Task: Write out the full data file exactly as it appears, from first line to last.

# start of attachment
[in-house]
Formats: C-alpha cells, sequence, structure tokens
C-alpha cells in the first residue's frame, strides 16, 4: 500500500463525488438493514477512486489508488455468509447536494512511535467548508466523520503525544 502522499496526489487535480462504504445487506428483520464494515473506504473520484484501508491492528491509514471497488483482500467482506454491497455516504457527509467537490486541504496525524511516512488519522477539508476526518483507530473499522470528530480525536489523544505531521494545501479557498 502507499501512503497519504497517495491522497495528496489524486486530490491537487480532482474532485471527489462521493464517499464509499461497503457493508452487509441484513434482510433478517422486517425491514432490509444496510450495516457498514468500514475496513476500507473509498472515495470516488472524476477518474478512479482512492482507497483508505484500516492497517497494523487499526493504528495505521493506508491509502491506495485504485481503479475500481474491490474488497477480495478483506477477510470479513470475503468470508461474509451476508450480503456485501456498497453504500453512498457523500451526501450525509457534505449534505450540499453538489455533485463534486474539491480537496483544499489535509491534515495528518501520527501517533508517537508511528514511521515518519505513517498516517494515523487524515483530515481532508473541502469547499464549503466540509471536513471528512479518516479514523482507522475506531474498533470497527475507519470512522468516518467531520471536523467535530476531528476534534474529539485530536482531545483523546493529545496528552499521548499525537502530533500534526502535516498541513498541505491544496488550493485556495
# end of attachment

[in-house]
Formats: C-alpha cells, sequence, structure tokens
C-alpha cells in the first residue's frame, strides 16, 4: 500500500463525488438493514477512486489508488455468509447536494512511535467548508466523520503525544 502522499496526489487535480462504504445487506428483520464494515473506504473520484484501508491492528491509514471497488483482500467482506454491497455516504457527509467537490486541504496525524511516512488519522477539508476526518483507530473499522470528530480525536489523544505531521494545501479557498 502507499501512503497519504497517495491522497495528496489524486486530490491537487480532482474532485471527489462521493464517499464509499461497503457493508452487509441484513434482510433478517422486517425491514432490509444496510450495516457498514468500514475496513476500507473509498472515495470516488472524476477518474478512479482512492482507497483508505484500516492497517497494523487499526493504528495505521493506508491509502491506495485504485481503479475500481474491490474488497477480495478483506477477510470479513470475503468470508461474509451476508450480503456485501456498497453504500453512498457523500451526501450525509457534505449534505450540499453538489455533485463534486474539491480537496483544499489535509491534515495528518501520527501517533508517537508511528514511521515518519505513517498516517494515523487524515483530515481532508473541502469547499464549503466540509471536513471528512479518516479514523482507522475506531474498533470497527475507519470512522468516518467531520471536523467535530476531528476534534474529539485530536482531545483523546493529545496528552499521548499525537502530533500534526502535516498541513498541505491544496488550493485556495